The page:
Tuesday 4 Jul 2017
Network Rail responds to National Audit Office report into Tram Train pilot
EMBARGOED UNTIL: Tuesday, 4 July 00:01. In response to the National Audit Office (NAO) report into the pilot for Tram Train, published on Tuesday 4 July 2017.
Rob McIntosh, Network Rail’s London North Eastern and East Midlands Route Managing Director, said: “Sheffield to Rotherham tram-train is an ambitious pilot, a UK first, that will bring new travel choices to people of South Yorkshire when services begin in 2018. The project continues to be complex and challenging but will deliver real benefits for thousands of daily commuters.
“Costs and timescales have moved as the project itself has grown in scope and complexity and has had to incorporate more significant infrastructure changes than originally planned. Good progress is being made and a new project team is now in place and driving the scheme to its conclusion.”
Over the past year all of the track and junctions connecting the tramway and railway have been installed and the erection of overhead masts between Tinsley and Parkgate, completed. Work has also started on the construction of the new tram-train platform at Parkgate, and work continues to raise College Road bridge to allow the overhead power lines to pass underneath.
Mr McIntosh continued: “The project has learned from tram-train systems in Europe that have encountered their own challenges but there were still a significant number of unique issues to the UK that had to be overcome.”
An example of this is the electrification system, which uses DC power as opposed to the AC system which is used across the majority of our network. The pilot has deliberately taken significant time to robustly test and investigate the best way to provide this system.
Similarly the project has been extended to include additional work to future-proof the tram-train electrification system for later conversion to the national rail standard system that was not part of the original scope. Such factors have added time and cost to the pilot which is under significant pressure to deliver a much-anticipated service for the local community and our partners.
Mr McIntosh concluded: “As acknowledged by the NAO, significant changes have been made to the management of the project, with a number of construction milestones achieved, new expertise has been added to the project team and a new, more robust schedule of works created.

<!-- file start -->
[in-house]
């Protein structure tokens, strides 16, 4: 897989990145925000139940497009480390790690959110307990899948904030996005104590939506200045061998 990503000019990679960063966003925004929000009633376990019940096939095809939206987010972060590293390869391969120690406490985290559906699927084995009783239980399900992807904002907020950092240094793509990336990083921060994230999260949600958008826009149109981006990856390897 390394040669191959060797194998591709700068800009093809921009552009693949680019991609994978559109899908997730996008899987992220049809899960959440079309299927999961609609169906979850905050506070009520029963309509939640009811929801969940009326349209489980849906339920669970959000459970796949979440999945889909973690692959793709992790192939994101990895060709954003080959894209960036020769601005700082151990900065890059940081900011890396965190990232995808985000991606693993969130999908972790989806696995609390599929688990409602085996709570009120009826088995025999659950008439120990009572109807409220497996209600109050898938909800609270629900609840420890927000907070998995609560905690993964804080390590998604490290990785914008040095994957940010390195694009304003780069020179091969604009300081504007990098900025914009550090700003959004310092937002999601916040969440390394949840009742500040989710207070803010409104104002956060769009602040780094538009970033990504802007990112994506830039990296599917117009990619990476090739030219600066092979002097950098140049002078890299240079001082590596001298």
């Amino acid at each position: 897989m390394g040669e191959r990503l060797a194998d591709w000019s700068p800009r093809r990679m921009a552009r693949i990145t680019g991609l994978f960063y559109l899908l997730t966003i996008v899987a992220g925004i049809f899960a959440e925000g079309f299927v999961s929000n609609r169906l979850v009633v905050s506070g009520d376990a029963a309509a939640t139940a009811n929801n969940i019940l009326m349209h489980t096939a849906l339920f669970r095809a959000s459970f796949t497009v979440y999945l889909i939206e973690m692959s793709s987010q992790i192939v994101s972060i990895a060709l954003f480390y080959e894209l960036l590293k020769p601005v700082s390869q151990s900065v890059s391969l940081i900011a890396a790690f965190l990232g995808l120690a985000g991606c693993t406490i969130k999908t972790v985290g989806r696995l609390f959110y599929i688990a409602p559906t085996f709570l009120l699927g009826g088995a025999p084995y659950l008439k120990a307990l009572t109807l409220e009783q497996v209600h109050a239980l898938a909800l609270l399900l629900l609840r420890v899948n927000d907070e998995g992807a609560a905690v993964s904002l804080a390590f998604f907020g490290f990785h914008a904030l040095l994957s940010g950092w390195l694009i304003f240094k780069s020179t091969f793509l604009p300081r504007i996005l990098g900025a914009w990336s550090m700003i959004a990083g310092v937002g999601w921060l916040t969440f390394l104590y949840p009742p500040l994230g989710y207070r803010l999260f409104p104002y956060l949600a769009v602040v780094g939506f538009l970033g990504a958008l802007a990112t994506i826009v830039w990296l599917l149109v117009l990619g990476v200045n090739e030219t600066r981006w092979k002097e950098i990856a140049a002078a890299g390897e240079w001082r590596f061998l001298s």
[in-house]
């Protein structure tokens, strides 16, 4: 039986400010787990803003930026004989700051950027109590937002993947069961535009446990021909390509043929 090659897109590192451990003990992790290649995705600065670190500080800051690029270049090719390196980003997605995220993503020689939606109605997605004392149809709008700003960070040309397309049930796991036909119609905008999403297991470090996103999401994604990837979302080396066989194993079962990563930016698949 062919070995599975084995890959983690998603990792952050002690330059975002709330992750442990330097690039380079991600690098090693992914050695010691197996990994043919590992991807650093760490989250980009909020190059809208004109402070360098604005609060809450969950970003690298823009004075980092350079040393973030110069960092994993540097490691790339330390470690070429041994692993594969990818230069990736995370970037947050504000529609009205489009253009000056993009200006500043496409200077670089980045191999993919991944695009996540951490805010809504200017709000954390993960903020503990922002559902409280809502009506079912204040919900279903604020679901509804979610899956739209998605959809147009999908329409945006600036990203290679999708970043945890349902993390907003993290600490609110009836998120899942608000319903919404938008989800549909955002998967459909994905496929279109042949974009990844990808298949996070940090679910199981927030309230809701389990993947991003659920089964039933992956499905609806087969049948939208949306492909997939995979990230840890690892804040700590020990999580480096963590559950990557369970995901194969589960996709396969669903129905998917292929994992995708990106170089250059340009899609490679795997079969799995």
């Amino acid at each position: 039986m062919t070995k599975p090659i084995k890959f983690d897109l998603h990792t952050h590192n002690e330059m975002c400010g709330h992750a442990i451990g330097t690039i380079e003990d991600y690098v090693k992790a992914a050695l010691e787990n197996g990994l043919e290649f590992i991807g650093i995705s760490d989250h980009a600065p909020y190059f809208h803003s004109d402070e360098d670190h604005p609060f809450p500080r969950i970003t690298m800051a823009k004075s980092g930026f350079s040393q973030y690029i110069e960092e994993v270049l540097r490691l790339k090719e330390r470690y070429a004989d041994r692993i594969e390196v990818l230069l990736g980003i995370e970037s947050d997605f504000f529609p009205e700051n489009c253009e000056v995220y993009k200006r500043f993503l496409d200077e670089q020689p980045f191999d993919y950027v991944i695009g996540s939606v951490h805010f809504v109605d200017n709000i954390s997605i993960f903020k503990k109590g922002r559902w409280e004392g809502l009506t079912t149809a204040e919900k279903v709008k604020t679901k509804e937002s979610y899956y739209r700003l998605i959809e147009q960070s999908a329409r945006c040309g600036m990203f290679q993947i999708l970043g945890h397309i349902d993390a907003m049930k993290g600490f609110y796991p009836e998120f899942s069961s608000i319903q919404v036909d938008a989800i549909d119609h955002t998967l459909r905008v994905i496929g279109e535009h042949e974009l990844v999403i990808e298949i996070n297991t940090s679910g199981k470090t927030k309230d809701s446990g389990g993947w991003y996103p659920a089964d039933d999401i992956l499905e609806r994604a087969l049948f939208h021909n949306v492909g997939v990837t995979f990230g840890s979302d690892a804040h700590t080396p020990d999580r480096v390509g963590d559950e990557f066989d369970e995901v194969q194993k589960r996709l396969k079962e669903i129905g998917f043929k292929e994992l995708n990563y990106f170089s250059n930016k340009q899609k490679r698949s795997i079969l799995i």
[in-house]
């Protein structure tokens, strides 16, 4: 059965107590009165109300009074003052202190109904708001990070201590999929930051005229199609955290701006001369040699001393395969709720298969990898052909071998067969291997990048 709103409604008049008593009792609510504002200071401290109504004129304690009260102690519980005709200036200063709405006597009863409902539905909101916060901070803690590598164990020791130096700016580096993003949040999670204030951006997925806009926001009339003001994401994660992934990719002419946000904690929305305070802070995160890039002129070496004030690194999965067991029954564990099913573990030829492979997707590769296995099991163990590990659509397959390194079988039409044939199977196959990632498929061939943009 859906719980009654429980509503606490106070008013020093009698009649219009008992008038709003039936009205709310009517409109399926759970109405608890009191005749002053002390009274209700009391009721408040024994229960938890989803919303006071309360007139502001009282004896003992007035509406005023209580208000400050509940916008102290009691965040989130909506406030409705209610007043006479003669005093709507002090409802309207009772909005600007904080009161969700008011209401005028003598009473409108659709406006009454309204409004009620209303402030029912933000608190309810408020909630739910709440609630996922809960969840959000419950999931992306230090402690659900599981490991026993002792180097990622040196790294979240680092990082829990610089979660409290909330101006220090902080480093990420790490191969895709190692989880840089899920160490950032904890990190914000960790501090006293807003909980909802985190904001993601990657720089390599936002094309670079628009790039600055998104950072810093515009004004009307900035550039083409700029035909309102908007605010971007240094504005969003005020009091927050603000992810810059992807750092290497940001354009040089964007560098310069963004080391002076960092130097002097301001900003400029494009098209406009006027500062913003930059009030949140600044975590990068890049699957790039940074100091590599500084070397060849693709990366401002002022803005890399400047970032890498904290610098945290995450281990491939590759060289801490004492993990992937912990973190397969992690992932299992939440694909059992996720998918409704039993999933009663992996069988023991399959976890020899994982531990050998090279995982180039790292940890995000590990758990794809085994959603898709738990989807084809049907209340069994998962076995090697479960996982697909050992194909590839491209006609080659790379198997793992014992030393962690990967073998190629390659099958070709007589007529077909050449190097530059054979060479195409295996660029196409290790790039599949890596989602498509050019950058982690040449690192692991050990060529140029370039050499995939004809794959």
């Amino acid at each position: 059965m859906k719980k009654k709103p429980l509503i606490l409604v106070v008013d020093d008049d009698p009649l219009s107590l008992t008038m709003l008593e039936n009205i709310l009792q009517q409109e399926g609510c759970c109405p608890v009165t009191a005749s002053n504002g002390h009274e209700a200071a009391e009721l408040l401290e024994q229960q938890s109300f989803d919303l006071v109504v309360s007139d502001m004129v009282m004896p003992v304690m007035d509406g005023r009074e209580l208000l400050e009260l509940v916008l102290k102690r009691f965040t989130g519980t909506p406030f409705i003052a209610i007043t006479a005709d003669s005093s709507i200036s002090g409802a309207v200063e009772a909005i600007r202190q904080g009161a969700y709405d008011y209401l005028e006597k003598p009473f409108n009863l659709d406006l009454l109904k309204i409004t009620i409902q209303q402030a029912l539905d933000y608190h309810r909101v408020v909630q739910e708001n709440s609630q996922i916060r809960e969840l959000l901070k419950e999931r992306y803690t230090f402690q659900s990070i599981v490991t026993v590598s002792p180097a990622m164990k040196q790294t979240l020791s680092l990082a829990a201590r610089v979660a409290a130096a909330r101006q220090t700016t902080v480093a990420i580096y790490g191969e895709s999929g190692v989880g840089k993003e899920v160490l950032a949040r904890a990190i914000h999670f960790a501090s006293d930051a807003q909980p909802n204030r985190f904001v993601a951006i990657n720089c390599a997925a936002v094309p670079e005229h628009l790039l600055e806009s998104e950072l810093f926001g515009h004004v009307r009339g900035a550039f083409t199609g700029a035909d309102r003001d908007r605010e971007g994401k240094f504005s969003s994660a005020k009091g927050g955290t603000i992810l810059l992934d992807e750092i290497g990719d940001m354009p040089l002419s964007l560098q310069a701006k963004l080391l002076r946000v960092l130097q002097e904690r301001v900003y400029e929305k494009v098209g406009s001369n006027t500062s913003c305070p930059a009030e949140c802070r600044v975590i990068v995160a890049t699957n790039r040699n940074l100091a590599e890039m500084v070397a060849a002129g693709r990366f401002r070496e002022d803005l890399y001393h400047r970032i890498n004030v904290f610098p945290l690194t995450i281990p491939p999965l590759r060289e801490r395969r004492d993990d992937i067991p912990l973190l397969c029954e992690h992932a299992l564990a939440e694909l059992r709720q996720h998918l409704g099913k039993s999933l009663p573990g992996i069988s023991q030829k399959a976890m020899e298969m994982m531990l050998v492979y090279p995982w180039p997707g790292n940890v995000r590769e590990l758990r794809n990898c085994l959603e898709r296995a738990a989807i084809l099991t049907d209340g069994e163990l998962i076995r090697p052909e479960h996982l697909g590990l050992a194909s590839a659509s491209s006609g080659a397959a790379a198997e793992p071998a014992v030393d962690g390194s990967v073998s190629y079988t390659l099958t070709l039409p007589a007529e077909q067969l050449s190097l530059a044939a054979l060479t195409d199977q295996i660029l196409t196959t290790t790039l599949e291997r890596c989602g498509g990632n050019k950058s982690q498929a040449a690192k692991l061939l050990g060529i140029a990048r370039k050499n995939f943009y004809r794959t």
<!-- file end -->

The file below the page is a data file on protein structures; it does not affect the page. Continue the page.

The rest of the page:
“Upcoming milestones include the completion of the tram-train stops at Rotherham Central and Parkgate and the completion of the overhead line power system. We look forward to continuing to work with our partners to enable the introduction of a full tram-train service for passengers in 2018.”
About Network Rail
Network Rail owns, manages and develops Britain's railway - the 20,000 miles of track, 40,000 bridges and viaducts and the thousands of signals, level crossings and stations (the largest of which we also run). In partnership with train operators we help people take more than 1.65bn journeys by rail every year and move hundreds of millions of tonnes of freight, saving almost 8m lorry journeys. We employ 38,000 people across Britain and work round-the-clock, each and every day, to provide a safe, reliable railway.
About the Railway Upgrade Plan
The Railway Upgrade Plan is Network Rail's investment plan for Britain's railways. It makes up two-thirds of Network Rail's £40bn spending priorities for the five years to 2019 and represents the biggest sustained programme of rail modernisation since the Victoria era. It is designed to provide more capacity, relieve crowding and respond to the tremendous growth Britain's railways continue to experience; passenger numbers have doubled in the past 20 years and are set to double again over the next 25 years - so we need to continue to invest in building a bigger, better railway. For passengers, that means:
- longer, faster more frequent trains;
- better, more reliable infrastructure; and
- better facilities for passengers, especially at stations.